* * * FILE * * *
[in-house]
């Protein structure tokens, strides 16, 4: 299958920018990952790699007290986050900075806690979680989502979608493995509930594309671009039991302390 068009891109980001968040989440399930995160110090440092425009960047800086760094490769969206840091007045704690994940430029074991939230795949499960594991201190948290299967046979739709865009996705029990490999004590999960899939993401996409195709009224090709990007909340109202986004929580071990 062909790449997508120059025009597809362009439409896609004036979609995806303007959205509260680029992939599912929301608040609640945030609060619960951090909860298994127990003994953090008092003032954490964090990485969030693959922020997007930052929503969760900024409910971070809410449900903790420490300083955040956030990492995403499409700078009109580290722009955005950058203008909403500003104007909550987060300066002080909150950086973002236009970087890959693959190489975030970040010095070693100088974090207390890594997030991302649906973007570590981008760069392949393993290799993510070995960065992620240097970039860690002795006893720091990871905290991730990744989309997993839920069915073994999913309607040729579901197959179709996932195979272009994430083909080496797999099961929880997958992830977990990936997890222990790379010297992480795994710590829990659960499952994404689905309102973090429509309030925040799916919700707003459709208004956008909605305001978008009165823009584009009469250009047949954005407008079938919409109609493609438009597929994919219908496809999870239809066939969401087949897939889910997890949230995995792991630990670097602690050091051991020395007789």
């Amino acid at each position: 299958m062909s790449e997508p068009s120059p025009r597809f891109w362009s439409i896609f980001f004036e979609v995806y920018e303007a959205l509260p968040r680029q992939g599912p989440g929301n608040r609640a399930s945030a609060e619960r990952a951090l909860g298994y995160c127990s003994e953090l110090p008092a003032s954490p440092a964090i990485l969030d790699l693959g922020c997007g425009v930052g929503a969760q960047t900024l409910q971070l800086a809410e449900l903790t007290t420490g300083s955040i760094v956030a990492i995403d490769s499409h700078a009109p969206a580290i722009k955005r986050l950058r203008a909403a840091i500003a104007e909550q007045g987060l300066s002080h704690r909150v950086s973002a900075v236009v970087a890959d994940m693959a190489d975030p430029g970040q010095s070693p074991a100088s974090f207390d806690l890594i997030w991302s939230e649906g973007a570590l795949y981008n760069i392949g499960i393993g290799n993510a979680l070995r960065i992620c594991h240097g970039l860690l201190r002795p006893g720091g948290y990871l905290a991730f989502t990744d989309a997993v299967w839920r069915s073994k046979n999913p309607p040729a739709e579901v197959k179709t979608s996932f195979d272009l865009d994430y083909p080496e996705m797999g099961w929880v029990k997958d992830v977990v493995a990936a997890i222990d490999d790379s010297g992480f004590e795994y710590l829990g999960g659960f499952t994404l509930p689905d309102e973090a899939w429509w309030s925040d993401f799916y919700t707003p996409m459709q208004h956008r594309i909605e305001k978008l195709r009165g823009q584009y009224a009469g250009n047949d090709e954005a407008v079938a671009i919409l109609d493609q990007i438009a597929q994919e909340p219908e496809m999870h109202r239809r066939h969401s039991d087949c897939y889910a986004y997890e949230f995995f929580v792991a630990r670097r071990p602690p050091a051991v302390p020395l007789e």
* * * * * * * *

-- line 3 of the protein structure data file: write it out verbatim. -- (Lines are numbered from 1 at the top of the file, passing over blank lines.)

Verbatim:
């Amino acid at each position: 299958m062909s790449e997508p068009s120059p025009r597809f891109w362009s439409i896609f980001f004036e979609v995806y920018e303007a959205l509260p968040r680029q992939g599912p989440g929301n608040r609640a399930s945030a609060e619960r990952a951090l909860g298994y995160c127990s003994e953090l110090p008092a003032s954490p440092a964090i990485l969030d790699l693959g922020c997007g425009v930052g929503a969760q960047t900024l409910q971070l800086a809410e449900l903790t007290t420490g300083s955040i760094v956030a990492i995403d490769s499409h700078a009109p969206a580290i722009k955005r986050l950058r203008a909403a840091i500003a104007e909550q007045g987060l300066s002080h704690r909150v950086s973002a900075v236009v970087a890959d994940m693959a190489d975030p430029g970040q010095s070693p074991a100088s974090f207390d806690l890594i997030w991302s939230e649906g973007a570590l795949y981008n760069i392949g499960i393993g290799n993510a979680l070995r960065i992620c594991h240097g970039l860690l201190r002795p006893g720091g948290y990871l905290a991730f989502t990744d989309a997993v299967w839920r069915s073994k046979n999913p309607p040729a739709e579901v197959k179709t979608s996932f195979d272009l865009d994430y083909p080496e996705m797999g099961w929880v029990k997958d992830v977990v493995a990936a997890i222990d490999d790379s010297g992480f004590e795994y710590l829990g999960g659960f499952t994404l509930p689905d309102e973090a899939w429509w309030s925040d993401f799916y919700t707003p996409m459709q208004h956008r594309i909605e305001k978008l195709r009165g823009q584009y009224a009469g250009n047949d090709e954005a407008v079938a671009i919409l109609d493609q990007i438009a597929q994919e909340p219908e496809m999870h109202r239809r066939h969401s039991d087949c897939y889910a986004y997890e949230f995995f929580v792991a630990r670097r071990p602690p050091a051991v302390p020395l007789e």